Tuesday on MSNBC’s “All In,” liberal documentary filmmaker Michael Moore discussed the controversy involving the lack of African-American Oscar nominations, which were announced earlier this week.
The absence of African-American nominees has led Jada Pinkett and Spike Lee to boycott the event.
Moore said based on his personal experience, there is indeed a lack of African-American in the industry that he makes his living.
Partial transcript as follows:
HAYES: So there was this #Oscarsowhite. There was real disgust I think frankly of the fact these nominations came out, there`s not a single African-American. This has been a persistent issue in the Academy.
Jada Pinkett called for a boycott. Spike Lee said he was going to join her. And you said — you tweeted I think that you`re also going to boycott.
MOORE: I said I stand with Spike and Jada. This is wrong, not just in terms of the Oscars, but really it`s the industry.
I mean, I just served a term recently on board of governors a couple years ago an the Oscars representing the documentary branch. And I know that amongst the board of governors and amongst the people that run the Academy, they are absolutely disgusted with this all white nature that keeps happening every year.
I think they`re going to fix it. I think — and I think I and others who symbolically stand with Spike and Jada will help this along.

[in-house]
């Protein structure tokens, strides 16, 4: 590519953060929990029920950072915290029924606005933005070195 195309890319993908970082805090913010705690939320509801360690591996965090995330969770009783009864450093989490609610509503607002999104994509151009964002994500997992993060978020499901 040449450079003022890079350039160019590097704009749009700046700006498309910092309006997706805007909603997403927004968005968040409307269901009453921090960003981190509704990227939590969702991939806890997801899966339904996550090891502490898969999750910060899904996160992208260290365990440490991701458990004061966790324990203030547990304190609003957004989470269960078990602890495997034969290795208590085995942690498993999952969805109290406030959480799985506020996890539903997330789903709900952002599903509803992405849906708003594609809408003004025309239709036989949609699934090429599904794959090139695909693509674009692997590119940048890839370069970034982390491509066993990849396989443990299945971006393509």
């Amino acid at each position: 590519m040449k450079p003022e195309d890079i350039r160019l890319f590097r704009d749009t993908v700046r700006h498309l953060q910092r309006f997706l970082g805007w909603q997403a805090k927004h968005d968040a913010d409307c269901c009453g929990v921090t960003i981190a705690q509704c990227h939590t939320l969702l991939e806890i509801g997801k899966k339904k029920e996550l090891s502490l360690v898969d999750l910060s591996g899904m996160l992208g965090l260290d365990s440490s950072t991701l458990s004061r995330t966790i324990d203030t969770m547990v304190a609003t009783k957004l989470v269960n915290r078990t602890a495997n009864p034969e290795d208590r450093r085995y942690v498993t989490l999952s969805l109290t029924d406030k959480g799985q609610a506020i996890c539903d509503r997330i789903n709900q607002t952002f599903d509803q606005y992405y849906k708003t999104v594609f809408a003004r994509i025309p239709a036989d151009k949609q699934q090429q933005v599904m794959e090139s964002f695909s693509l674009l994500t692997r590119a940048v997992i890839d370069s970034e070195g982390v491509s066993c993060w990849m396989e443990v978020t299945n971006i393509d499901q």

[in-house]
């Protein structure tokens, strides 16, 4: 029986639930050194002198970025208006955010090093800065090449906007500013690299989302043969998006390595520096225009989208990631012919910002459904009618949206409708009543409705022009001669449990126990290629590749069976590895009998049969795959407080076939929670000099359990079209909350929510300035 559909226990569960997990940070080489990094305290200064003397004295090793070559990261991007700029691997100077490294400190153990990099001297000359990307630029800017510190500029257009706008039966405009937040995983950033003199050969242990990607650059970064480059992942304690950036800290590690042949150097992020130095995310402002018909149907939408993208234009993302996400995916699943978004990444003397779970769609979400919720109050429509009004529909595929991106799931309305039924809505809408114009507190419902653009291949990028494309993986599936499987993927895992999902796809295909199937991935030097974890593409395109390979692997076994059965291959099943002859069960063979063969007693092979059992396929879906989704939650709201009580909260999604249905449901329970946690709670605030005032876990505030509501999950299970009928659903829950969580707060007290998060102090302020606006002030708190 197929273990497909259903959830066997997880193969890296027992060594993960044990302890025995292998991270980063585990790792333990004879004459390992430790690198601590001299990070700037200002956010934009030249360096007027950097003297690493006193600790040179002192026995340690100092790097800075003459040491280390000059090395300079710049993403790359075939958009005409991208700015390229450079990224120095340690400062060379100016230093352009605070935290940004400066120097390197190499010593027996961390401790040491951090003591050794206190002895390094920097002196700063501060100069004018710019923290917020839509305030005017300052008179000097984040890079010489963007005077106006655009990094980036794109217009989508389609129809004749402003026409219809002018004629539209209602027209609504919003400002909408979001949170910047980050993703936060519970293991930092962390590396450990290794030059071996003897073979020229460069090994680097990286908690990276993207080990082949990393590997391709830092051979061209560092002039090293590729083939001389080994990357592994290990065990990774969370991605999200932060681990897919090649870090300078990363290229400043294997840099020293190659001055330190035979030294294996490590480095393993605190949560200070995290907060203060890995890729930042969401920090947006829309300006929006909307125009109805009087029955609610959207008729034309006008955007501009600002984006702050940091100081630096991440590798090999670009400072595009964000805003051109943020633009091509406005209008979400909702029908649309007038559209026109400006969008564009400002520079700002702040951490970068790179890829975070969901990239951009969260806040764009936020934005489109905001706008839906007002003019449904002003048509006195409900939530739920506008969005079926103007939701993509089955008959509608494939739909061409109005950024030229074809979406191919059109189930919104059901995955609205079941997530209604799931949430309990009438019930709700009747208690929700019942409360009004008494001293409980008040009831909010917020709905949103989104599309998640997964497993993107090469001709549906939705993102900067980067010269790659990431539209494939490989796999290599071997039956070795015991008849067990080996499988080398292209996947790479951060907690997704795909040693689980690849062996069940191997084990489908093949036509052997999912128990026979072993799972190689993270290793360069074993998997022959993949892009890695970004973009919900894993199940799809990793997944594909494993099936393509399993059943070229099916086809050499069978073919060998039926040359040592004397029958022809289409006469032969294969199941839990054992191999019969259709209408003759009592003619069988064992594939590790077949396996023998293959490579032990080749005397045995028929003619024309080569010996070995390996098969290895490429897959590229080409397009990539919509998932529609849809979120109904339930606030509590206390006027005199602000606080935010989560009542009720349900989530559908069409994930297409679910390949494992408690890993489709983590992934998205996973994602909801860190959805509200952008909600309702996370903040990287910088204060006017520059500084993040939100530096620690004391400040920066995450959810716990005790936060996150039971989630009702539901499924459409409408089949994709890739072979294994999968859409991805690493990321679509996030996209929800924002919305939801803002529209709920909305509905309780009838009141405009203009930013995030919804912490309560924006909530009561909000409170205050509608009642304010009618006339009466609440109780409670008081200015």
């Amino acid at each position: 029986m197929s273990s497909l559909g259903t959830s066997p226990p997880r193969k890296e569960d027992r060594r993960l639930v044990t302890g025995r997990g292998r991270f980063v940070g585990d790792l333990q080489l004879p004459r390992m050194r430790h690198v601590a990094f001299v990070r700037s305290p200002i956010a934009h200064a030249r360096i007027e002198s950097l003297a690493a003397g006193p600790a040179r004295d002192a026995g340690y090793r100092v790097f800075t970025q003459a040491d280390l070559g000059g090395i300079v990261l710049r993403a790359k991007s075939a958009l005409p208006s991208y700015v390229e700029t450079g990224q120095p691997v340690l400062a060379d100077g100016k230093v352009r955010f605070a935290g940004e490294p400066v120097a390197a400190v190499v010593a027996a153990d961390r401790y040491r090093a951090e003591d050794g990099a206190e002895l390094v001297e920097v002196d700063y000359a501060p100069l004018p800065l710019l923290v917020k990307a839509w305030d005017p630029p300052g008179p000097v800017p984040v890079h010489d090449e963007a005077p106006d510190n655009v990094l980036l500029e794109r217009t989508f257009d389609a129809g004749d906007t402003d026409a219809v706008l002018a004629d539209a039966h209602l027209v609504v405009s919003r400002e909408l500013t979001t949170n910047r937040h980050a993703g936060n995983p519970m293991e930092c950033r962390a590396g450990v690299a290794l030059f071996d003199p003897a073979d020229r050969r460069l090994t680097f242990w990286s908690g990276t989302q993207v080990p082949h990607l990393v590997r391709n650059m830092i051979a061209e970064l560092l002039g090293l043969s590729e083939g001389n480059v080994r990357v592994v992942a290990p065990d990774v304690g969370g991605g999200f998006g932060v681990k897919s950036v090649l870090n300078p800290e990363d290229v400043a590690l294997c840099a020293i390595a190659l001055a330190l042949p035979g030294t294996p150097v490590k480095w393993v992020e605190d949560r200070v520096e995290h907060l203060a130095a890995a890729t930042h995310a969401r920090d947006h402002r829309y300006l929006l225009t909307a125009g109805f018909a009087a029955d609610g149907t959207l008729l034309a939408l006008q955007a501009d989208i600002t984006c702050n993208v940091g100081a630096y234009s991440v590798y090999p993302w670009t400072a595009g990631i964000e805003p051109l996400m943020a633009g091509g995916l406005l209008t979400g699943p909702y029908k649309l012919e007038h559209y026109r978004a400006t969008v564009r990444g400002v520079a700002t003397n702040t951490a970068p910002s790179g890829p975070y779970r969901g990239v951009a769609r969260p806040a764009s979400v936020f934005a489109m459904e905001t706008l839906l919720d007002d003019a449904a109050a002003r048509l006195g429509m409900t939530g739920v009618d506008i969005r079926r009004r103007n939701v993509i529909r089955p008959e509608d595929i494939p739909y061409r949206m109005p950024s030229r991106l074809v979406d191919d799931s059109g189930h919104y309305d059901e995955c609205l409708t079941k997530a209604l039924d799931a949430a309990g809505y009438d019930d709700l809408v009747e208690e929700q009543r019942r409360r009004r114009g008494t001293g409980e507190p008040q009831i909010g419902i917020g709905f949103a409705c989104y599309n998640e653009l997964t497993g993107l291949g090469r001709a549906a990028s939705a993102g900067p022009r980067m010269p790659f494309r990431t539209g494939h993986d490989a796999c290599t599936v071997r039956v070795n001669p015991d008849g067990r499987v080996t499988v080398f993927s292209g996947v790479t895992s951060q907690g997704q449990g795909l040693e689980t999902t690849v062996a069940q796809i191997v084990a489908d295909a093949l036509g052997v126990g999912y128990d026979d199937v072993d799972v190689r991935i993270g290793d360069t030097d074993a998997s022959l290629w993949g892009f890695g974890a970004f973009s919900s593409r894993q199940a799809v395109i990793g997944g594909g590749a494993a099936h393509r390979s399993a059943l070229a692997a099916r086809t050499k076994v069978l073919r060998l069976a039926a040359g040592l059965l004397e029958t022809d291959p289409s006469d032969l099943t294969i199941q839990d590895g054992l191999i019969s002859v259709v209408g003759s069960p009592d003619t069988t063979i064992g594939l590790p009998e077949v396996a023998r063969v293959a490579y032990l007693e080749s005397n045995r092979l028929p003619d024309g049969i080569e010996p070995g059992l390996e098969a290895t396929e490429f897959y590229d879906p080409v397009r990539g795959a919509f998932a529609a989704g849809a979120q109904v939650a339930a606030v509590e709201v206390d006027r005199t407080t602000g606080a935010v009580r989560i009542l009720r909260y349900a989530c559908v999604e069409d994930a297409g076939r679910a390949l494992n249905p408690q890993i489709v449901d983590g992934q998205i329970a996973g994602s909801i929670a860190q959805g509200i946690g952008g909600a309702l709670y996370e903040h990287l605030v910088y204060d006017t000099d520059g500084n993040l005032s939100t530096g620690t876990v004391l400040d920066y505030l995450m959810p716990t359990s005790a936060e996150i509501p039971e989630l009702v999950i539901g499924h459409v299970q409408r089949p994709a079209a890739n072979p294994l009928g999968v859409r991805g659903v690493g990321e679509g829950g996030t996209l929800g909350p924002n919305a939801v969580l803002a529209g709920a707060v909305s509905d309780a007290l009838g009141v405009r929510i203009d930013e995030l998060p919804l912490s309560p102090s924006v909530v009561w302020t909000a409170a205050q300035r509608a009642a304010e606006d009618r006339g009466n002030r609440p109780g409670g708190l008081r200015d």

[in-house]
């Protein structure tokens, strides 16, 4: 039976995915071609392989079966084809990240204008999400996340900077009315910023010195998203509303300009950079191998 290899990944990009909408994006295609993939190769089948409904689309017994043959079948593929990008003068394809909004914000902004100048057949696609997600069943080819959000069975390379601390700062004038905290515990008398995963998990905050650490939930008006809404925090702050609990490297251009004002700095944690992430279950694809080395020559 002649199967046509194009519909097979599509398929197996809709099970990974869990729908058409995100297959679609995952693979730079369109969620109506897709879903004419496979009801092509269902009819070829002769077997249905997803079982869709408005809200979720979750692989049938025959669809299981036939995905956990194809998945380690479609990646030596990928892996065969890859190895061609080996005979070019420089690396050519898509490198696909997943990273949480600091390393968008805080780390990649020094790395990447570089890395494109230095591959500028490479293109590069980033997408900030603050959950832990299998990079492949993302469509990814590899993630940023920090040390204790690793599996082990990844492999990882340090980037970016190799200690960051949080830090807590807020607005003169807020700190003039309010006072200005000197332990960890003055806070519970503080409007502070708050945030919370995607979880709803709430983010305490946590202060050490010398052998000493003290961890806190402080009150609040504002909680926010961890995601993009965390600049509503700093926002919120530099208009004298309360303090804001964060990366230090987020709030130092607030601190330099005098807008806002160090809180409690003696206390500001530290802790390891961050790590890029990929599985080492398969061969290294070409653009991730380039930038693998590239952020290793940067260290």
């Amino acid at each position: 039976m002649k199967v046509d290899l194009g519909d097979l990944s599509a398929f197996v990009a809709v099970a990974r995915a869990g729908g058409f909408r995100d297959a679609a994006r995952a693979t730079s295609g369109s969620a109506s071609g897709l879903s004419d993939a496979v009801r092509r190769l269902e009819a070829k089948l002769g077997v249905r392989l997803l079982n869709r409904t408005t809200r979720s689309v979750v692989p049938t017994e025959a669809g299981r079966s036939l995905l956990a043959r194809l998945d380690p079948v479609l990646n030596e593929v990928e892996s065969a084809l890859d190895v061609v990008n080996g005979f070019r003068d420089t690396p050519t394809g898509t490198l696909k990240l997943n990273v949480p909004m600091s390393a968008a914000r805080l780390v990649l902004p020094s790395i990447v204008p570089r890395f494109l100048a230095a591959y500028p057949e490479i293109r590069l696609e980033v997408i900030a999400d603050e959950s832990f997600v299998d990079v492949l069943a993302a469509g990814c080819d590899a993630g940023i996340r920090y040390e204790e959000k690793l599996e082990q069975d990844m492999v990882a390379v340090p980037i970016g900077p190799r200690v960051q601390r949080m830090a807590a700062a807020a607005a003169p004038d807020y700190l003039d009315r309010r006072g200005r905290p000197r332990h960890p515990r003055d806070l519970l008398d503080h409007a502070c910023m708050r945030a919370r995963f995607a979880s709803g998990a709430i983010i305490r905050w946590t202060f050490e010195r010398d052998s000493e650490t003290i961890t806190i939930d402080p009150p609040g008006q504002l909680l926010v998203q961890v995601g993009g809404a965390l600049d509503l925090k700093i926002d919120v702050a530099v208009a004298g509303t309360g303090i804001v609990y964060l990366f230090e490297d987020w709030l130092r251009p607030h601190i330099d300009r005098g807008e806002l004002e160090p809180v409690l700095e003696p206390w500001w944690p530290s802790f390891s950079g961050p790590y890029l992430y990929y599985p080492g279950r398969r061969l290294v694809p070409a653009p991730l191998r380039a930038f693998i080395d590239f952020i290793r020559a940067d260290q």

But it`s the industry, Chris. It`s an industry that`s an all — it`s an industry that`s so white and so male, it.
HAYES: And the Academy, too. I mean, demographically is incredibly — the actual voters.
MOORE: Because they work in this industry. Literally, I can go to L.A. for two or three days, let`s say if I got to take some meetings for my next movie or whatever.
HAYES: Something so hilarious about hearing Michael Moore utter the phrase take some meetings.
MOORE: That should be filmed, actually. That is a documentary I should do, just like me going around Hollywood. But I literally can go there, they put me in a West Hollywood Hotel. I can go to a meeting in Century City, a meeting in Burbank, a meeting in Santa Monica and three days later, I`ve not encountered a single African-American in any position of any decision making power or authority.
It is stunning how segregated the town is, how the industry is. You know, it`s the General Motors of that town, yet, you couldn`t go to General Motors in Detroit and for three days at GM not encounter a black American who has some power there.
So it`s a real problem. It`s got to get corrected within the industry itself. And as Spike said today, there needs to be real affirmative action with this. And with race, with gender, you know. I ended up actually with this film coming out right now 11 of my people who have a producer title on it of the 11, eight are women. That`s a very rare thing. It`s rare — I`ve never had that many actually been able to — you`ve got to really work at it if you want to have that sort of diversity in your crew.
Follow Jeff Poor on Twitter @jeff_poor